A code amendment adopted Nov. 15 prohibits parking or storage of cars, trailers, boats and campers in front yards of homes, except on driveways. Image; Google Maps/November 2019

Parking vehicles in “non-driveway areas” of a front yard is now a violation of Riverhead Town Code.

The Town Board on Tuesday approved a code amendment to prohibit parking, placement or storage of vehicles, including boats, trailers, RVs and campers in non-driveway areas of the front yard of all one-, two- and multifamily dwellings.

The new code is intended “to maintain an appropriate visual quality for residential properties, residential subdivisions, preserve property values, protect neighborhood character and safeguard quality of life by prohibiting use of non-driveway areas for parking of vehicles,” according to the legislation, which passed by a unanimous vote of the board.

The code defines a driveway as a “distinct area of a parcel situated partially in the front yard and sometimes extending to the side yards…constructed of asphalt, pavement, cement, stone, pebbles or other non- vegetative material such as compacted dirt, which automobiles use for means of egress from or ingress to a parcel of real property and/or by which automobiles may park on the property, not including the parking area within a structure such as a garage.”

A “front yard” is the “area between the street right-of-way and the front line of the main building projected to the side lot lines,” as defined in the new code.

A violation is punishable by a $500 fine.

The Riverhead Town Board at its Nov. 15 meeting. Photo: Denise Civiletti

In other action at Tuesday’s meeting, the Town Board:

Adopted by a 3-2 vote an operating budget for 2023. Supervisor Yvette Aguiar and Council Member Ken Rothwell were both opposed.

MORE COVERAGE: Riverhead’s 2023 operating budget, raising tax rate more than 4%, approved by 3-2 vote, with Aguiar and Rothwell voting no

Approved a budget transfer to cover the cost of loose leaf pickup in the current fiscal year. The board authorized the transfer of $194,000 from the fund balance in the town’s general fund to pay for the pickup. Leaf pickup will begin the week of Nov. 28, Highway Superintendent Mike Zaleski said.

MORE COVERAGE: Riverhead’s leaf pickup to begin week of Nov. 28, after Town Board votes to pay for it out of the general fund

Authorized a consulting contract to study the feasibility of a downtown parking garage. The garage is proposed to be located in the parking lot north of East Main Street between Roanoke Avenue and East Avenue. The town will pay consultant Level G Associates of Old Bethpage a fee not to exceed $14,500, unless otherwise authorized in writing, to conduct the study.

Level G Associates specializes in feasibility analysis relating to the development of parking structure, according to the Town Board resolution passed unanimously on Tuesday.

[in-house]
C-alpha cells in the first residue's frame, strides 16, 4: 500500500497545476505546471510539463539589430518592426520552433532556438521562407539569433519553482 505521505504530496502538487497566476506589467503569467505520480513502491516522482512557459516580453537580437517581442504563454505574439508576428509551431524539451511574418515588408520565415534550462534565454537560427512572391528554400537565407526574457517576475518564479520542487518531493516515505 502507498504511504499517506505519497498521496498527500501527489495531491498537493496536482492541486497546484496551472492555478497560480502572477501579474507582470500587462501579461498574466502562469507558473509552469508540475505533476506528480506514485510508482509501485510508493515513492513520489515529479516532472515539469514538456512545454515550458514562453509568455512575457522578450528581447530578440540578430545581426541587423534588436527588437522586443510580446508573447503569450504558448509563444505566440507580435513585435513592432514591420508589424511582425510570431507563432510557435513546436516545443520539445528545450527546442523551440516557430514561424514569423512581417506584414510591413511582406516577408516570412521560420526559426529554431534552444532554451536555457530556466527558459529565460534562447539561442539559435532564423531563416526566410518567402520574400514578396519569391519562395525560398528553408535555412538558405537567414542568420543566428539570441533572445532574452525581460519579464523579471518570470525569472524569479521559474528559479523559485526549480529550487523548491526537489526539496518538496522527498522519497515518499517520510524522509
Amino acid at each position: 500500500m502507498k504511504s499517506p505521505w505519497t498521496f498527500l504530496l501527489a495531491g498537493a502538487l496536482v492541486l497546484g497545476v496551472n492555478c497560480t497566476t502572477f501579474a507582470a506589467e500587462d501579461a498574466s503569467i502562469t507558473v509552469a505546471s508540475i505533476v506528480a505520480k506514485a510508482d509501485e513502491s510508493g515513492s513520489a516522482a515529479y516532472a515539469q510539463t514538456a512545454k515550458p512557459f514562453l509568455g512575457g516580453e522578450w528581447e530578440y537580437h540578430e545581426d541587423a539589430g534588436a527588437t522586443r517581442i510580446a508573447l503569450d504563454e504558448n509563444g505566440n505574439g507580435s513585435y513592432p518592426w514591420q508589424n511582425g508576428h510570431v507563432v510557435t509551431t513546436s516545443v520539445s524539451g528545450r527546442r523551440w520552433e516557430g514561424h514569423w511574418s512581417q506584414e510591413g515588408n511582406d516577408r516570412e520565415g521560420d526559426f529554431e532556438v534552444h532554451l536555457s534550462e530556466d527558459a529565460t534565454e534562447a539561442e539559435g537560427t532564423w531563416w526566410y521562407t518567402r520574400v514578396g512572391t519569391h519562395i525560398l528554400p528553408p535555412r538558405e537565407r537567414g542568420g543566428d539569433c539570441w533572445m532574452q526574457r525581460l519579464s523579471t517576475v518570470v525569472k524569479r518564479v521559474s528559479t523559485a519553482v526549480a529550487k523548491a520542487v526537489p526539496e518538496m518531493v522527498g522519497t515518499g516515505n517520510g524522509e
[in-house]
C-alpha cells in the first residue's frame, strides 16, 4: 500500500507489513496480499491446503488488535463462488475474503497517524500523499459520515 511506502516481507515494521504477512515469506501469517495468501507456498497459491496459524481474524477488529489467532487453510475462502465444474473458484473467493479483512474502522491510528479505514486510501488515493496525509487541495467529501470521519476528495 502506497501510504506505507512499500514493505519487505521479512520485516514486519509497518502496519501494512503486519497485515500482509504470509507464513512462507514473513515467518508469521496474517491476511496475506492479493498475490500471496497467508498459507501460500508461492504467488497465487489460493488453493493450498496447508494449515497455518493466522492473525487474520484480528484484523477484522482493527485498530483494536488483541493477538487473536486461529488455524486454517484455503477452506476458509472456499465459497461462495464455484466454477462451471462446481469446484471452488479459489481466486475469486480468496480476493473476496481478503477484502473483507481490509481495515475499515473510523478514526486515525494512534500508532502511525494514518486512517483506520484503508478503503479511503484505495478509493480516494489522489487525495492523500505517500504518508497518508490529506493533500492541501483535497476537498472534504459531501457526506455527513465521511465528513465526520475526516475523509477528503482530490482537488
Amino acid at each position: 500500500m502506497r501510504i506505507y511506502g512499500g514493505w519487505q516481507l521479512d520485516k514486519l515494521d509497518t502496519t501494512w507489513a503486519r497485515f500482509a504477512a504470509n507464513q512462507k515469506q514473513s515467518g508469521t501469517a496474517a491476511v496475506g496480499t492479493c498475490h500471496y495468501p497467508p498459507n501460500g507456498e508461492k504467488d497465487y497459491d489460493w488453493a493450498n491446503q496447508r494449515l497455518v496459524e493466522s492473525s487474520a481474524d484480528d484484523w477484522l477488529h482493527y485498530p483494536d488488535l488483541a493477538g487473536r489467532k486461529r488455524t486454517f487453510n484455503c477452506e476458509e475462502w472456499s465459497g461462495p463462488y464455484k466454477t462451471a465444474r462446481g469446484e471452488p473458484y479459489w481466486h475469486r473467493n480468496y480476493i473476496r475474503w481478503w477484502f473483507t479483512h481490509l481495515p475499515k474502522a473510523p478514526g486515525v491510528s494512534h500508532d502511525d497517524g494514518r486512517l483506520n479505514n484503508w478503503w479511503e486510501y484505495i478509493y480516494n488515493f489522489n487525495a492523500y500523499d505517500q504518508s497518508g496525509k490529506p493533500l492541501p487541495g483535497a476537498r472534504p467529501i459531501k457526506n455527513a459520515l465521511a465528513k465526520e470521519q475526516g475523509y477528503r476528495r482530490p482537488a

The purpose of the garage would be to replace “parking that will be lost through the redevelopment of the central riverfront area as public space,” the resolution states.

Approved the installation of an electronic information sign for the town square. The solar-powered sign, which has a 42-inch screen, will provide information about upcoming events and attractions. It will cost $15,000 plus $1,000 per year for four additional years.

Set a public hearing on proposed changes to the town’s Community Development Block Grant budgets for 2021 and 2022 to transfer funds from the home improvement program, which provides assistance to income-eligible home owners for home repairs, to the budget line for parking and pedestrian improvements. The amendment would move $75,000 from the 2021 CDBG budget and $50,000 from the 2022 CDBG budget. The hearing will be held Dec. 6 at 2:05 p.m. Written comments may be submitted until 4:30 p.m. on Jan. 6.

Set a public hearing on a code change to raise certain site inspection fees. The board set a public hearing for Dec. 6 at 2:10 p.m. on a proposed town code amendment to raise the site inspection fees for Stormwater Pollution Prevention Plans from $110 per hour to $130 per hour, payable by the developer for a town-retained consultant. A stormwater pollution prevention plan is required for all developments disturbing more than five acres of land. The purpose of the stormwater pollution prevention plan is to ensure that proper controls are in place during development and construction to prevent erosion and pollution from stormwater runoff.

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Denise is a veteran local reporter, editor, attorney and former Riverhead Town councilwoman. Her work has been recognized with numerous awards, including investigative reporting and writer of the year awards from the N.Y. Press Association. She is a founder, owner and co-publisher of this website.Email Denise.